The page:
Gases In The Atmosphere Flashcards, test questions and answers
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What is Gases In The Atmosphere?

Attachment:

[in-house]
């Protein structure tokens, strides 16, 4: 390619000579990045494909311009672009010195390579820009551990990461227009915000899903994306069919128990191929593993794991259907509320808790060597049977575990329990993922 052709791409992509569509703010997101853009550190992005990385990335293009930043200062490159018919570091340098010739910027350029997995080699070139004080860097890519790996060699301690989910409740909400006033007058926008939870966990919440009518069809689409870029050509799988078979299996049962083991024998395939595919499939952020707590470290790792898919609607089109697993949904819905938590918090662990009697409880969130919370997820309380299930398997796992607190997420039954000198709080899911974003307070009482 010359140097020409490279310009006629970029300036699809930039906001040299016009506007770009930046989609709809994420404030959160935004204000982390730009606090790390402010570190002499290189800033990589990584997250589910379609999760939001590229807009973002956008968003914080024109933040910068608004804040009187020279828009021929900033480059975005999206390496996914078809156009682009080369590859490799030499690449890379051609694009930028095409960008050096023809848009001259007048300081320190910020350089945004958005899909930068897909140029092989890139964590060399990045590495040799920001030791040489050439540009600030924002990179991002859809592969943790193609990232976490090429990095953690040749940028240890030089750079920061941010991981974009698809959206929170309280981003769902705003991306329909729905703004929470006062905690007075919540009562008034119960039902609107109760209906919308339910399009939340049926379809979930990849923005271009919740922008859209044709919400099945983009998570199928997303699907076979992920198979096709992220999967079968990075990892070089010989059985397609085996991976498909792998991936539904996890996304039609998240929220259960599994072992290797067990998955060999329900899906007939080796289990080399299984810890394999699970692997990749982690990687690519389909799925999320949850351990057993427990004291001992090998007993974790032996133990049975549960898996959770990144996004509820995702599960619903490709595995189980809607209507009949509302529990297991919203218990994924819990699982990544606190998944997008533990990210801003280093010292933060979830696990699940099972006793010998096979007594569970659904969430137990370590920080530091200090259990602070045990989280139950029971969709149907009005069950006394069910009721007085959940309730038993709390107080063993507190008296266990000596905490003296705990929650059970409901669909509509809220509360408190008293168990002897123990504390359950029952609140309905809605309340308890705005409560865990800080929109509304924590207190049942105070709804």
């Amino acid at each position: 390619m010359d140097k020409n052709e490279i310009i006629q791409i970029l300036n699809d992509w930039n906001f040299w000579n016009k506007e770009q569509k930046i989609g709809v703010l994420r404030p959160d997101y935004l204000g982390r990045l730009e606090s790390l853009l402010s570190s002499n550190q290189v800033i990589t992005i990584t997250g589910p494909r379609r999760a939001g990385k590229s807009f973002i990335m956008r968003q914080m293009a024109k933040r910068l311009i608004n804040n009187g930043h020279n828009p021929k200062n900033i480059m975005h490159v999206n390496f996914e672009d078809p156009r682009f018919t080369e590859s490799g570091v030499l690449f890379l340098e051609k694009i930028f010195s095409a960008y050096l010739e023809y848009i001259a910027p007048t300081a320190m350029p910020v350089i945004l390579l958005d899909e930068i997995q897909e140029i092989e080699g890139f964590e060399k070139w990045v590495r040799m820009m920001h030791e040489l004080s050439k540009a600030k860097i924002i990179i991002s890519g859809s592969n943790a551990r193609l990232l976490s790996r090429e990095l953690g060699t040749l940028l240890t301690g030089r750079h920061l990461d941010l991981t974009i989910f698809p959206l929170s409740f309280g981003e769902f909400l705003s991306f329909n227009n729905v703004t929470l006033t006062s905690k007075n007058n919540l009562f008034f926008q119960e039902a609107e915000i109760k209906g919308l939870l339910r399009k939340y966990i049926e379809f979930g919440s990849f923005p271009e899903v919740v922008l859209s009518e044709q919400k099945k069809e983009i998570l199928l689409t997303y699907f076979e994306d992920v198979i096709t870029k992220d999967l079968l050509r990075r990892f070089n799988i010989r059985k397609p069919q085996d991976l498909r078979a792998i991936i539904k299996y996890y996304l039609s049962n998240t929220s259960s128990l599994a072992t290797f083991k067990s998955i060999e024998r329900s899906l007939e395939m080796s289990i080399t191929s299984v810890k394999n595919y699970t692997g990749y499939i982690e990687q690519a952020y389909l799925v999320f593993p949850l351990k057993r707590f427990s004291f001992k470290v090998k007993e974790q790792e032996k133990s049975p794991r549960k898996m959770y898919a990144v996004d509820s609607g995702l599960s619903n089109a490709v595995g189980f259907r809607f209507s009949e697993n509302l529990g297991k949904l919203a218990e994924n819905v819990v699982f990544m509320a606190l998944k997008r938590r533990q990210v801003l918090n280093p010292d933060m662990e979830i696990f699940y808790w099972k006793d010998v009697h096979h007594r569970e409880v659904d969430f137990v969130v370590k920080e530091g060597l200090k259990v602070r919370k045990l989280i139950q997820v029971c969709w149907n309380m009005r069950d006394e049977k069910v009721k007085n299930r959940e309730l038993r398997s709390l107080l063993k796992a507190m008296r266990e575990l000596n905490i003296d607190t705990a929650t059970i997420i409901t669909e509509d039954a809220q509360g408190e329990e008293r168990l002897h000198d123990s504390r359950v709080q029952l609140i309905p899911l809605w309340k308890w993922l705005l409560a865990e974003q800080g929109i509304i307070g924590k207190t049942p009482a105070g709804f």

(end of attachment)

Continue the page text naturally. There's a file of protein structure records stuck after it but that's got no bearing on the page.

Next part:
Gases in the atmosphere are made up of nitrogen, oxygen, water vapor and trace gases. These different components make up air pollution, which can have a negative effect on both human health and the environment. Nitrogen is an essential element for all living things on earth as it makes up 78 percent of the Earth’s atmosphere. It plays a vital role in photosynthesis and helps to regulate temperatures by absorbing radiation from the sun. Oxygen accounts for 21 percent of our atmosphere and is responsible for sustaining life on Earth by providing us with necessary oxygen to breathe. Water vapor exists in variable amounts depending on local environmental conditions including temperature and moisture levels; however, it generally ranges between 0-4 percent of the atmosphere’s composition. Trace gases such as carbon dioxide (CO2), methane (CH4) and nitrous oxide (N2O) make up less than 1 percent of our atmosphere but still play important roles such as regulating global climate systems, influencing weather patterns and contributing to ozone depletion when found at higher concentrations due to human activities like burning fossil fuels or deforestation. The presence of these different atmospheric gases can have significant consequences for human health if their concentrations become too high or too low relative to normal levels. For example, elevated CO2 levels can lead to increased respiratory issues due to inhalation of pollutants while decreases in oxygens concentration leads to hypoxia which may cause dizziness or other problems related insufficient oxygen supply being delivered throughout your body. In addition, changes in atmospheric gas compositions can also adversely affect crops leading them more susceptible pests or diseases as well as negatively impacting soil health over time if not properly monitored or managed according oxidative capacity tests conducted regularly within agricultural communities around world today.